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NUTRITION: Eliminate specific foods to solve health woes

An elimination diet might help track down foods that are causing health problems. Such diets strategically remove certain foods for a length of time. Getty Images

Do you suffer from digestive problems, headaches, chronic sinus issues, fatigue, skin irritations, stubborn weight or joint aches? Have you ever considered if foods are at the root of your health woes?

If you suspect foods are playing a role in your symptoms, an elimination diet might be warranted. Such diets strategically remove certain foods or food components for a length of time and then reintroduces them to determine if a food is causing negative symptoms.

This therapeutic diet strategy can be both diagnostic and therapeutic. The diagnostic aspect is that it helps you uncover hidden food sensitivities or intolerances. The therapeutic aspect helps reduce inflammation and induces healing, particularly in your gut.

Food sensitivities are an immune response that can provoke symptoms anywhere in the body and may occur within hours or up to three days after ingesting the food. These food reactions are often caused by an imbalanced gut, which affects the immune system.

Food intolerances are not immune-related and occur when an individual lacks the digestive enzyme or nutrient needed to break down the particular food component. For instance, lactose is the enzyme needed to break down the sugar lactose in cow's milk, so lactose intolerance is the term used when someone has trouble digesting milk sugar. On the other hand, some individuals have problems with the proteins in milk (casein and whey), which are usually classified as food sensitivity.

There are many types of elimination diets, including popular diets like the Whole30, Paleo and others. Elimination diets that I commonly recommend to patients include:

• Single-food elimination diet: gluten, dairy, egg and others

• Gluten-free and dairy-free

• Six-food elimination (cow's milk, soy, wheat, egg, peanut, shellfish)

• Comprehensive elimination diet (alcohol, beef, chocolate, caffeine, corn, dairy, eggs, gluten, peanuts, pork, processed vegetable oils, processed meats, shellfish, soy, sugar)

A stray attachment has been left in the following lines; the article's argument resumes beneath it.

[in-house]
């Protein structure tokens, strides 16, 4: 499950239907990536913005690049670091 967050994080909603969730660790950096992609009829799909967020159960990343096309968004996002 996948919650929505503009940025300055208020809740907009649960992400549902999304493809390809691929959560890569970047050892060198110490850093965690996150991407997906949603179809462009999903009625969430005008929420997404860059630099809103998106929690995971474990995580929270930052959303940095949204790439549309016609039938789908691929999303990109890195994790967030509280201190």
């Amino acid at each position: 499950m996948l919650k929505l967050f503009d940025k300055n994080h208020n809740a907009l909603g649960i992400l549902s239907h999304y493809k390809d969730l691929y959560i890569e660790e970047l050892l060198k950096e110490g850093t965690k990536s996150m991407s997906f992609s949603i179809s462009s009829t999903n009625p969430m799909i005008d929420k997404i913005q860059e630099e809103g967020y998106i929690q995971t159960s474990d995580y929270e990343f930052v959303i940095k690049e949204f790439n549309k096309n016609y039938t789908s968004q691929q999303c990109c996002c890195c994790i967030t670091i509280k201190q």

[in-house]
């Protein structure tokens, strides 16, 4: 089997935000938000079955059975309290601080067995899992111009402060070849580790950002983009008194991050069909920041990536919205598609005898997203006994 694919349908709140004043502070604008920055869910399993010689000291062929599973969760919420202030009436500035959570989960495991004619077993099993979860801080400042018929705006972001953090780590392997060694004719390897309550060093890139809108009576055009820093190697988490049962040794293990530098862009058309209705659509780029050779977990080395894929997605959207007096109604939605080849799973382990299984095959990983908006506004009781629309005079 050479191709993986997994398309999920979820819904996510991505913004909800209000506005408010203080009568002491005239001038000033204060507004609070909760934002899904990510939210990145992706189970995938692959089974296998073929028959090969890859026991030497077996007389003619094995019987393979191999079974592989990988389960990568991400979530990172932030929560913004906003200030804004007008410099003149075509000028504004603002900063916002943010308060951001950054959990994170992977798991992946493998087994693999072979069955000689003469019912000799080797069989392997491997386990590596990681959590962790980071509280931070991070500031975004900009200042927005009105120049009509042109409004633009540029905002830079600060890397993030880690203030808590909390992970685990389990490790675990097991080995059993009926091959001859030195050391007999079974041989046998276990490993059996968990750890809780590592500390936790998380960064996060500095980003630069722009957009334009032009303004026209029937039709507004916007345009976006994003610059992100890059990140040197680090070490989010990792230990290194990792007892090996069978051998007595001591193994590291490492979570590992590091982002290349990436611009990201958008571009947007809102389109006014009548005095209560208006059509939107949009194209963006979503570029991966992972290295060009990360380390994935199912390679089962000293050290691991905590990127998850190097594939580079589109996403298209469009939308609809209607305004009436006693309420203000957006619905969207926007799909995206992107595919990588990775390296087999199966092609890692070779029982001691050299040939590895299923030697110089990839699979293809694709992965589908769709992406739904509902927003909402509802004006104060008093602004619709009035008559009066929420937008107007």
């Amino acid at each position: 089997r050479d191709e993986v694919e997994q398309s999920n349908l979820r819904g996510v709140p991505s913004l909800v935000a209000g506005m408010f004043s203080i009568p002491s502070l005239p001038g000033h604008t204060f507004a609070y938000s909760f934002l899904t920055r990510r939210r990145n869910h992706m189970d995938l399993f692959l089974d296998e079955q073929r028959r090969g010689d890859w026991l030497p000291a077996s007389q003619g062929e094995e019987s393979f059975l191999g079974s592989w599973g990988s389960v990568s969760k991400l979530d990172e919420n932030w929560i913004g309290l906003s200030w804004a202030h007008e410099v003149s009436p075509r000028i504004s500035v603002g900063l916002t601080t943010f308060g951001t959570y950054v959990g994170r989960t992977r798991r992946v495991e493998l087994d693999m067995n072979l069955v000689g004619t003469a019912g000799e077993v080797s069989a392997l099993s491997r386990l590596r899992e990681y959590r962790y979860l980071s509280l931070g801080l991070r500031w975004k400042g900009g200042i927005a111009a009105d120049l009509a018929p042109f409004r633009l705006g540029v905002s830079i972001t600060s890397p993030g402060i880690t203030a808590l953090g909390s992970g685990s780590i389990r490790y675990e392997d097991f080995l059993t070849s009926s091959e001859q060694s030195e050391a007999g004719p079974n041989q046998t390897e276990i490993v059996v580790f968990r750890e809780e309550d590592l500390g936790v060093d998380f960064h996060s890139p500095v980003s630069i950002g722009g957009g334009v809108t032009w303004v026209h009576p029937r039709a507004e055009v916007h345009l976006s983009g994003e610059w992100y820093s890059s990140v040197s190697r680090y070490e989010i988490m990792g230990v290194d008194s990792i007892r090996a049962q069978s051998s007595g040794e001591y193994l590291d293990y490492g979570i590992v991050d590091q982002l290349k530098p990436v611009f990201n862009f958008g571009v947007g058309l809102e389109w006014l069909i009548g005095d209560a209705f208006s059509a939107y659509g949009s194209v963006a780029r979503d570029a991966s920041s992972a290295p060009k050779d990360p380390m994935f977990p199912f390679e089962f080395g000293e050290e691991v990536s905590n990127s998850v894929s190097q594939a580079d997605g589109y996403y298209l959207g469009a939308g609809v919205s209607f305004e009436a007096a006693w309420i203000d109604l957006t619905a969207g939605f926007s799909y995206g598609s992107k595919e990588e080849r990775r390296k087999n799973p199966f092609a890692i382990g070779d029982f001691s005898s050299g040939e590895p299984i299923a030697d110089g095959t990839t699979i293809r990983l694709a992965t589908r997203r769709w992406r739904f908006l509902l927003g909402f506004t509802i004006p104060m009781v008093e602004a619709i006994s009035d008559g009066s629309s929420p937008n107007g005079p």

• Low-FODMAP (fermentable carbohydrates in common foods)

If you suspect a specific food is causing symptoms, that's always a good place to start. Otherwise, either the six-food or comprehensive elimination diets is helpful for many.

Remove the foods completely for at least six weeks. You should see some symptom resolution by the end of this time. If you don't, you may need to extend your trial by two more weeks.

After this, slowly reintroduce each food item one day at a time. Eat that one food two to three times over the course of one day in a normal portion size. Stop eating that food and monitor for symptoms over the next 48 hours. If there's no reaction, you can keep the food in your diet. If you notice reaction, stop eating that food. You can then move on to the next food to reintroduce.

Potential reactions to look out for include diarrhea or constipation, fatigue, depression, anxiety, gas, bloating, abdominal pain, headache, muscle or joint pain, skin irritations or break-outs, insomnia, sinus congestion or runny nose, itching or flushing.

You may want to talk to a health professional who is skilled in food sensitivities to determine which elimination diet might be best for you and help guide you through the process.

Jean Larson is a licensed and registered dietitian in the Integrative Health Department at the Essentia Health-Duluth Clinic. Contact her at